2.  We've got these things called breasts. The world says they are primarily for sexual purposes, but now they are making milk. Something in me says they are really for nurturing and comforting my baby. But even people I trust seem to think like the world. They send me that energy all the time and even say things to my face that make it seem bad or shameful to nurse. It must be a shameful thing to nurture my children. It is the best thing to feed my baby, though, everyone says. It does seem rather motherly to nurse, and it is pretty miraculous that I can make any milk and that my baby can grow off of it. But I feel so lazy. It sit on my rear end 3-6 hours a day nursing, burping, holding or comforting, when I could be doing so many other things. My house could use a thorough cleaning, I would love to get some sewing done, or learned, I wish I could do something that could earn some more money to spend on this or that. Is the baby done eating YET? This is starting to hurt. I wonder when I will ever get a good night's sleep again... There's that very uncomfortable (or quite horrid) thought again, I hate it when I think those kinds of things.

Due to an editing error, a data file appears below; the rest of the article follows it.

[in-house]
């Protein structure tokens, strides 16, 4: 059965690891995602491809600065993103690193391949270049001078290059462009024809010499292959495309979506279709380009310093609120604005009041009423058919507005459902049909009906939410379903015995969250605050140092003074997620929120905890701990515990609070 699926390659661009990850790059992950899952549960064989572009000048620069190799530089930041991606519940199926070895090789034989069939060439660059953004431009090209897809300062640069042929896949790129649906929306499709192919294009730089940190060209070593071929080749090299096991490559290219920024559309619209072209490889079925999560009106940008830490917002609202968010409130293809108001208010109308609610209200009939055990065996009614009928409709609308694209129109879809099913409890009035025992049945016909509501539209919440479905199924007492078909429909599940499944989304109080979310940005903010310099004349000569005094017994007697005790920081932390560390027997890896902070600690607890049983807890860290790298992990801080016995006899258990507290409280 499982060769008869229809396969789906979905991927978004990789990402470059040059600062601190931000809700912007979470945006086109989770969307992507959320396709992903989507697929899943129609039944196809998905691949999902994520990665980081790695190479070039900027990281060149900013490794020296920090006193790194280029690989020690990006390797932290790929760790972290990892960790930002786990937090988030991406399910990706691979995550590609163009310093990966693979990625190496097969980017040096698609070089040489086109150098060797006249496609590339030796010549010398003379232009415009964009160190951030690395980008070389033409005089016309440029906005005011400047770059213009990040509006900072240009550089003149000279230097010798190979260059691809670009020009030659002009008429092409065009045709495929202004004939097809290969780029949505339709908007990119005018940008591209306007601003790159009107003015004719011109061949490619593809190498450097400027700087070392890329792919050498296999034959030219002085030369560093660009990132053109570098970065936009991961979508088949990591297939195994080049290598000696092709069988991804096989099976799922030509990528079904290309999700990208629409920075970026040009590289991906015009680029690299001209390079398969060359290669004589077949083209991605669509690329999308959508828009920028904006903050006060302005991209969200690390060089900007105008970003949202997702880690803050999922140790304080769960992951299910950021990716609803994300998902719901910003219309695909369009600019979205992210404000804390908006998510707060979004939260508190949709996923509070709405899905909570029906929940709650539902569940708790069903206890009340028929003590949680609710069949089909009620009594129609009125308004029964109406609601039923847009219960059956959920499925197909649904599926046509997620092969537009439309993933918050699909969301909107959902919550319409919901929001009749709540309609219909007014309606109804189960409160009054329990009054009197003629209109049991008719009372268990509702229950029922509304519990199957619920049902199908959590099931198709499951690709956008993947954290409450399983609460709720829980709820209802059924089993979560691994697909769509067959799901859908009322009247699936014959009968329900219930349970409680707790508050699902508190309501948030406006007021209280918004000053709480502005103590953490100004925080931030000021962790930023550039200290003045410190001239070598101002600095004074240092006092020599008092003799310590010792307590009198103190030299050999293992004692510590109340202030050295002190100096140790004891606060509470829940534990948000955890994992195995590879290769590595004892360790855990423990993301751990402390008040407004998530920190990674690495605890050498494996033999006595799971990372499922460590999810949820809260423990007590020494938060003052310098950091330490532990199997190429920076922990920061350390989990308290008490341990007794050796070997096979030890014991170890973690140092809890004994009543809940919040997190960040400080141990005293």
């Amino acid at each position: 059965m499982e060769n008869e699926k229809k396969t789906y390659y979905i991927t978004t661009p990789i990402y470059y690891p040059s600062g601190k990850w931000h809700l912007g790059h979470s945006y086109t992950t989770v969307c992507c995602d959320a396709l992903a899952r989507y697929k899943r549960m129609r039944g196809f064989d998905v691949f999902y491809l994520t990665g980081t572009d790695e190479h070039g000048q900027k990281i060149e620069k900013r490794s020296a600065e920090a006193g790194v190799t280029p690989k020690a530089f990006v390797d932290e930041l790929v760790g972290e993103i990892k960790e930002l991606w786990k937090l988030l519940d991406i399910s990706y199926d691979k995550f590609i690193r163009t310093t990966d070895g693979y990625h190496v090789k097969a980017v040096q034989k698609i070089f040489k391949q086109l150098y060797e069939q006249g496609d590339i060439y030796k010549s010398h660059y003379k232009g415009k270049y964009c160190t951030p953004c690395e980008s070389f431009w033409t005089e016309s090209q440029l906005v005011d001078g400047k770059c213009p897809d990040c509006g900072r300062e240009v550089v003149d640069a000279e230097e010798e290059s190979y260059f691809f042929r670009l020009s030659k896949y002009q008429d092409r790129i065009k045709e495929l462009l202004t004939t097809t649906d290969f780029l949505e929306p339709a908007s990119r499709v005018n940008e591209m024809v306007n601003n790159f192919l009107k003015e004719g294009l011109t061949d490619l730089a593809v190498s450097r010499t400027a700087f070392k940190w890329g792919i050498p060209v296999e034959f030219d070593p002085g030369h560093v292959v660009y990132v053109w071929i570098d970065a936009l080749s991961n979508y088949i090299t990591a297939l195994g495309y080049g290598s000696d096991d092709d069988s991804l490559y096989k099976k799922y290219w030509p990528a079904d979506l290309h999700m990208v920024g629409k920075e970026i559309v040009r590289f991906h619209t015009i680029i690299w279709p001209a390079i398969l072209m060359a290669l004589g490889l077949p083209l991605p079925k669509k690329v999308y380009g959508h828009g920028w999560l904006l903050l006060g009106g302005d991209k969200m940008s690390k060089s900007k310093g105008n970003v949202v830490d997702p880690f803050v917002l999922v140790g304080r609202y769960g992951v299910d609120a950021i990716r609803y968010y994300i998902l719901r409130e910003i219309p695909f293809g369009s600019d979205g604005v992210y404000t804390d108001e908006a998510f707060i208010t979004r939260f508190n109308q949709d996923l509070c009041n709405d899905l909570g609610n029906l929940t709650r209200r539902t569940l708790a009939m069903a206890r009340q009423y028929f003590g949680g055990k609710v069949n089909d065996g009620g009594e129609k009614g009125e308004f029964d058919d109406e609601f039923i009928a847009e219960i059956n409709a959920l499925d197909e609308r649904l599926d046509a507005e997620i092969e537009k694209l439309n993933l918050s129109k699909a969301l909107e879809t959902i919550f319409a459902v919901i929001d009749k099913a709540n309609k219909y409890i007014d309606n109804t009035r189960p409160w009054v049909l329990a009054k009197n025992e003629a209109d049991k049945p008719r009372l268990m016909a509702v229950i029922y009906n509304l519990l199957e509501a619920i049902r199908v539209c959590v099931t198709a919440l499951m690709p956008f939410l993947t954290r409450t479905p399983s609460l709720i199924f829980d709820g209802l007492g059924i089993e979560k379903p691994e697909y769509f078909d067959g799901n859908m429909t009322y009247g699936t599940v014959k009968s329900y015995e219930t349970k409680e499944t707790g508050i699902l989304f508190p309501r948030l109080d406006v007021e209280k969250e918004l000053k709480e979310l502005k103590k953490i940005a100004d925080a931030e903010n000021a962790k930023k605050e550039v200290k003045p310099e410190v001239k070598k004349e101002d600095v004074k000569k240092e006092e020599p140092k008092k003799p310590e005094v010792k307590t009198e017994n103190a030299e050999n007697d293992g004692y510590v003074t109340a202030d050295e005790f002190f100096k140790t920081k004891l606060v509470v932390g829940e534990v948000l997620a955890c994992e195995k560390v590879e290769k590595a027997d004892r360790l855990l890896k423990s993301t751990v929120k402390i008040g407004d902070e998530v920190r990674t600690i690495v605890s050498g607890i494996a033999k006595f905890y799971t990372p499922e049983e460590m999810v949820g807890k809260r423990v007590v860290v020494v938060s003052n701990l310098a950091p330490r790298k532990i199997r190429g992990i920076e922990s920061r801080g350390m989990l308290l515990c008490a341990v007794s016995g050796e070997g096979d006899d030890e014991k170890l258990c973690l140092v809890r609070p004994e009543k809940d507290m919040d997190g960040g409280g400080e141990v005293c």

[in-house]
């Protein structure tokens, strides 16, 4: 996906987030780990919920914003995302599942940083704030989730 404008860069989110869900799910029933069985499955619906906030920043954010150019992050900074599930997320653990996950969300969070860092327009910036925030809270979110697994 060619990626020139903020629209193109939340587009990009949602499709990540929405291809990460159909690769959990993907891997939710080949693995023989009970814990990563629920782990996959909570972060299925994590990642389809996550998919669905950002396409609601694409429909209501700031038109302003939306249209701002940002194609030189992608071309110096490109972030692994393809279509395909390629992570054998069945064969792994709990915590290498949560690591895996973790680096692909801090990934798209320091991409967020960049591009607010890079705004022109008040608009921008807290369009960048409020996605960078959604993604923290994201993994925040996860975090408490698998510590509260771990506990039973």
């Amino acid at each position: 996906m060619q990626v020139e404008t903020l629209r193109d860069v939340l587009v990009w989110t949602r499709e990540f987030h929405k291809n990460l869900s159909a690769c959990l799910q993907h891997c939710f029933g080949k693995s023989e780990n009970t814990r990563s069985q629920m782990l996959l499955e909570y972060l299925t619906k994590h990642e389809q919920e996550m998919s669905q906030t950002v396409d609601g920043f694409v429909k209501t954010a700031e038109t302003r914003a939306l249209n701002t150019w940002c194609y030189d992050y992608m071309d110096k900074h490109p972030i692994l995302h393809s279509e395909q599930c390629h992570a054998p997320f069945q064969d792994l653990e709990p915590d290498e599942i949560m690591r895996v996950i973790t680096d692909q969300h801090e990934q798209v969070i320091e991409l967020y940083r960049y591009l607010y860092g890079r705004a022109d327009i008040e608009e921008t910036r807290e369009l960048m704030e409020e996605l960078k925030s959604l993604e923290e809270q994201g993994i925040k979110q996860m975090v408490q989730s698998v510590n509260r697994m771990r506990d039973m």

I've been learning that even though I have a lot to give, and even though I have a lot of bottled up energy and I really feel like I'm going to burst, and even though people that are close to me may not be using their influence in a pleasant manner, I can choose peace. It may mean removing myself from the room, the situation, or the house, for a walk perhaps... But I CAN choose peace. I CAN extremely humbly and gracefully accept the gift God has given me. I CAN choose to feel the joy that I was created to feel. I CAN turn the TV off (or get rid of it altogether). I CAN accept a good gift from someone else. I CAN choose my thoughts. I CAN cast any thoughts out of my brain that I do not want there. I CAN feed my baby and lovingly enjoy the whole session. I CAN send loving thoughts to my enemies. I CAN be an influence for good, one feeding at a time, one meal at a time, one bath at a time, one outing at a time, one dish at a time, one thought at a time, and I CAN enjoy every minute of it. Even if times feel low, I CAN always be grateful for something that the Lord has given me and I CAN CONFESS HIS HAND IN ALL THINGS. Sometimes choosing these things means letting go of other things like pride, composure (in private to God, if nowhere else), worldly dreams, worldly measurements, or worldly traditions. Sometimes all it takes is breathing in deeply and smiling. You may need to have a huge cry. Often. That's nothing to feel ashamed about. It actually feels good to cry it all out sometimes.